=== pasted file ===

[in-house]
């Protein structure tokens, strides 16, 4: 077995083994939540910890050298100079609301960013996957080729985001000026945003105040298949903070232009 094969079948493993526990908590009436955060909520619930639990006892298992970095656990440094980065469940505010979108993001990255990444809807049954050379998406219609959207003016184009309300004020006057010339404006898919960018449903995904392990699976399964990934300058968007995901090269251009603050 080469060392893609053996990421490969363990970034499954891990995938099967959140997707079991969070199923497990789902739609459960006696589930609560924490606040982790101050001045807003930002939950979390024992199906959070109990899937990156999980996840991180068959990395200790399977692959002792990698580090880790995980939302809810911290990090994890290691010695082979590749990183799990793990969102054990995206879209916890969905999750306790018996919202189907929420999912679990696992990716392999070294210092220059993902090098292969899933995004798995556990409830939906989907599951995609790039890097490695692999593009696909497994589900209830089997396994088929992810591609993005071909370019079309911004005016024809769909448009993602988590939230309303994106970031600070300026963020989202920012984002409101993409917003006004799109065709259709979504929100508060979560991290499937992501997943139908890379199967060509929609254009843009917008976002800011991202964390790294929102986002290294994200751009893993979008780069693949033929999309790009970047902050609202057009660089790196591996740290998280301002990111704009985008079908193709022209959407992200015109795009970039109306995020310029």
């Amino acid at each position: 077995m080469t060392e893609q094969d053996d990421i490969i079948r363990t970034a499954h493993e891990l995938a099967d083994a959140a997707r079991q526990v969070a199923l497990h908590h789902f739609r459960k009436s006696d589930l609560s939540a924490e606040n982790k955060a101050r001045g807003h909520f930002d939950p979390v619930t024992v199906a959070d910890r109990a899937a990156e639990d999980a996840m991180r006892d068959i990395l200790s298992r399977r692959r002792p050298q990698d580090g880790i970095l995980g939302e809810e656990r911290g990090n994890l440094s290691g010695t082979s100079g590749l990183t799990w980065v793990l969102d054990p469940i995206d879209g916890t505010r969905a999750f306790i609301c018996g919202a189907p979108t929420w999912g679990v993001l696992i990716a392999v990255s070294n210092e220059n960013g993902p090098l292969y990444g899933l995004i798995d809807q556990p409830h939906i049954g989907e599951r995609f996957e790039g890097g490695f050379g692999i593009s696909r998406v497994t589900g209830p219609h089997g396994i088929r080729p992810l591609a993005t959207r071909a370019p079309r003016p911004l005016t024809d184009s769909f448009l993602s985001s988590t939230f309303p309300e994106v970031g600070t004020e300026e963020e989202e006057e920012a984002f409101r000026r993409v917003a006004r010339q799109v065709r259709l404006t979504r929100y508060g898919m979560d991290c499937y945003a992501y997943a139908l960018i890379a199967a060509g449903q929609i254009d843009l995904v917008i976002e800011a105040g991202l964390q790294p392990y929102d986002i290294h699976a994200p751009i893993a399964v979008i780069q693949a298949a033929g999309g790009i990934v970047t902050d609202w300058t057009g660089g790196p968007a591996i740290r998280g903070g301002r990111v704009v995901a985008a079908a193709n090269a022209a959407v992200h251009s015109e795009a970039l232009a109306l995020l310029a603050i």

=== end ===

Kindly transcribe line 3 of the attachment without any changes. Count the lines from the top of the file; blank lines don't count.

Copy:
């Amino acid at each position: 077995m080469t060392e893609q094969d053996d990421i490969i079948r363990t970034a499954h493993e891990l995938a099967d083994a959140a997707r079991q526990v969070a199923l497990h908590h789902f739609r459960k009436s006696d589930l609560s939540a924490e606040n982790k955060a101050r001045g807003h909520f930002d939950p979390v619930t024992v199906a959070d910890r109990a899937a990156e639990d999980a996840m991180r006892d068959i990395l200790s298992r399977r692959r002792p050298q990698d580090g880790i970095l995980g939302e809810e656990r911290g990090n994890l440094s290691g010695t082979s100079g590749l990183t799990w980065v793990l969102d054990p469940i995206d879209g916890t505010r969905a999750f306790i609301c018996g919202a189907p979108t929420w999912g679990v993001l696992i990716a392999v990255s070294n210092e220059n960013g993902p090098l292969y990444g899933l995004i798995d809807q556990p409830h939906i049954g989907e599951r995609f996957e790039g890097g490695f050379g692999i593009s696909r998406v497994t589900g209830p219609h089997g396994i088929r080729p992810l591609a993005t959207r071909a370019p079309r003016p911004l005016t024809d184009s769909f448009l993602s985001s988590t939230f309303p309300e994106v970031g600070t004020e300026e963020e989202e006057e920012a984002f409101r000026r993409v917003a006004r010339q799109v065709r259709l404006t979504r929100y508060g898919m979560d991290c499937y945003a992501y997943a139908l960018i890379a199967a060509g449903q929609i254009d843009l995904v917008i976002e800011a105040g991202l964390q790294p392990y929102d986002i290294h699976a994200p751009i893993a399964v979008i780069q693949a298949a033929g999309g790009i990934v970047t902050d609202w300058t057009g660089g790196p968007a591996i740290r998280g903070g301002r990111v704009v995901a985008a079908a193709n090269a022209a959407v992200h251009s015109e795009a970039l232009a109306l995020l310029a603050i």